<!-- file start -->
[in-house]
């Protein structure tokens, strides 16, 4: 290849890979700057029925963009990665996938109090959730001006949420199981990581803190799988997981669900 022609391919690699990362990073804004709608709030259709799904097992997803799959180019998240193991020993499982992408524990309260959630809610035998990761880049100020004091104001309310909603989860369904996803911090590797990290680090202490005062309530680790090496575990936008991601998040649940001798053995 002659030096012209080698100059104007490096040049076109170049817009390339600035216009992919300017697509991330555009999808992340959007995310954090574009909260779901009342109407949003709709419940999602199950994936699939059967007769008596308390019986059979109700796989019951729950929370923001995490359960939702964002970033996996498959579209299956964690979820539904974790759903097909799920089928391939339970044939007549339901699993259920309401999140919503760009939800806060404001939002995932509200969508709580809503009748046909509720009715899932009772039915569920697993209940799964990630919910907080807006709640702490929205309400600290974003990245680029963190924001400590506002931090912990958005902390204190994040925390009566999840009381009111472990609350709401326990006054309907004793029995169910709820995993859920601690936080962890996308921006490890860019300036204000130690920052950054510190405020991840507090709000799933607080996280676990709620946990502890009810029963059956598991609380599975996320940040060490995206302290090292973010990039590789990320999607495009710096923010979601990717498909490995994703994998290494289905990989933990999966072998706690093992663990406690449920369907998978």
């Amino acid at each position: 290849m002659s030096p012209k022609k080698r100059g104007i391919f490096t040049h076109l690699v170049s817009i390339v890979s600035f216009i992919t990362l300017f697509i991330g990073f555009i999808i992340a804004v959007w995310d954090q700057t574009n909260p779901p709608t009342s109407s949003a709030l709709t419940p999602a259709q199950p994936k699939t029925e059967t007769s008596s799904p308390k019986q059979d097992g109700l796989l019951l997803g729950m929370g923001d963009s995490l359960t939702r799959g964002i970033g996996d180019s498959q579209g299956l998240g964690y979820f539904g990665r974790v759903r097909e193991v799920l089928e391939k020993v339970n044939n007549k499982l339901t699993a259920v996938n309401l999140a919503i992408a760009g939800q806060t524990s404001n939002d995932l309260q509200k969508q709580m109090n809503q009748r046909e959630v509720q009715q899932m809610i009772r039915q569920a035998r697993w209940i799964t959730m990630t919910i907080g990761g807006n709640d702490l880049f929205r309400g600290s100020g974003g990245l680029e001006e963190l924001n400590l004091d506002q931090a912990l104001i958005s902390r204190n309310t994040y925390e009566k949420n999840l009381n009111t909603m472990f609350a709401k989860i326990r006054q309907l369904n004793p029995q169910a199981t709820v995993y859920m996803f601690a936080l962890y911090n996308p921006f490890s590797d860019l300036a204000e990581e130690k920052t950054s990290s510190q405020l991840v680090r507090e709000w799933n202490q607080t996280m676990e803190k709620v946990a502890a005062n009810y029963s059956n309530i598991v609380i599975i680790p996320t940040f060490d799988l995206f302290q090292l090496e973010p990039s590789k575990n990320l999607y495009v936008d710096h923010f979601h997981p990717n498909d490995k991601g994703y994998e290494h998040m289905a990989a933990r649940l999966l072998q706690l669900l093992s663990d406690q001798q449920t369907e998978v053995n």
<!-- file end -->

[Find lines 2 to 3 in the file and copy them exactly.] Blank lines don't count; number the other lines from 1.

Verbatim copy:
């Protein structure tokens, strides 16, 4: 290849890979700057029925963009990665996938109090959730001006949420199981990581803190799988997981669900 022609391919690699990362990073804004709608709030259709799904097992997803799959180019998240193991020993499982992408524990309260959630809610035998990761880049100020004091104001309310909603989860369904996803911090590797990290680090202490005062309530680790090496575990936008991601998040649940001798053995 002659030096012209080698100059104007490096040049076109170049817009390339600035216009992919300017697509991330555009999808992340959007995310954090574009909260779901009342109407949003709709419940999602199950994936699939059967007769008596308390019986059979109700796989019951729950929370923001995490359960939702964002970033996996498959579209299956964690979820539904974790759903097909799920089928391939339970044939007549339901699993259920309401999140919503760009939800806060404001939002995932509200969508709580809503009748046909509720009715899932009772039915569920697993209940799964990630919910907080807006709640702490929205309400600290974003990245680029963190924001400590506002931090912990958005902390204190994040925390009566999840009381009111472990609350709401326990006054309907004793029995169910709820995993859920601690936080962890996308921006490890860019300036204000130690920052950054510190405020991840507090709000799933607080996280676990709620946990502890009810029963059956598991609380599975996320940040060490995206302290090292973010990039590789990320999607495009710096923010979601990717498909490995994703994998290494289905990989933990999966072998706690093992663990406690449920369907998978």
């Amino acid at each position: 290849m002659s030096p012209k022609k080698r100059g104007i391919f490096t040049h076109l690699v170049s817009i390339v890979s600035f216009i992919t990362l300017f697509i991330g990073f555009i999808i992340a804004v959007w995310d954090q700057t574009n909260p779901p709608t009342s109407s949003a709030l709709t419940p999602a259709q199950p994936k699939t029925e059967t007769s008596s799904p308390k019986q059979d097992g109700l796989l019951l997803g729950m929370g923001d963009s995490l359960t939702r799959g964002i970033g996996d180019s498959q579209g299956l998240g964690y979820f539904g990665r974790v759903r097909e193991v799920l089928e391939k020993v339970n044939n007549k499982l339901t699993a259920v996938n309401l999140a919503i992408a760009g939800q806060t524990s404001n939002d995932l309260q509200k969508q709580m109090n809503q009748r046909e959630v509720q009715q899932m809610i009772r039915q569920a035998r697993w209940i799964t959730m990630t919910i907080g990761g807006n709640d702490l880049f929205r309400g600290s100020g974003g990245l680029e001006e963190l924001n400590l004091d506002q931090a912990l104001i958005s902390r204190n309310t994040y925390e009566k949420n999840l009381n009111t909603m472990f609350a709401k989860i326990r006054q309907l369904n004793p029995q169910a199981t709820v995993y859920m996803f601690a936080l962890y911090n996308p921006f490890s590797d860019l300036a204000e990581e130690k920052t950054s990290s510190q405020l991840v680090r507090e709000w799933n202490q607080t996280m676990e803190k709620v946990a502890a005062n009810y029963s059956n309530i598991v609380i599975i680790p996320t940040f060490d799988l995206f302290q090292l090496e973010p990039s590789k575990n990320l999607y495009v936008d710096h923010f979601h997981p990717n498909d490995k991601g994703y994998e290494h998040m289905a990989a933990r649940l999966l072998q706690l669900l093992s663990d406690q001798q449920t369907e998978v053995n």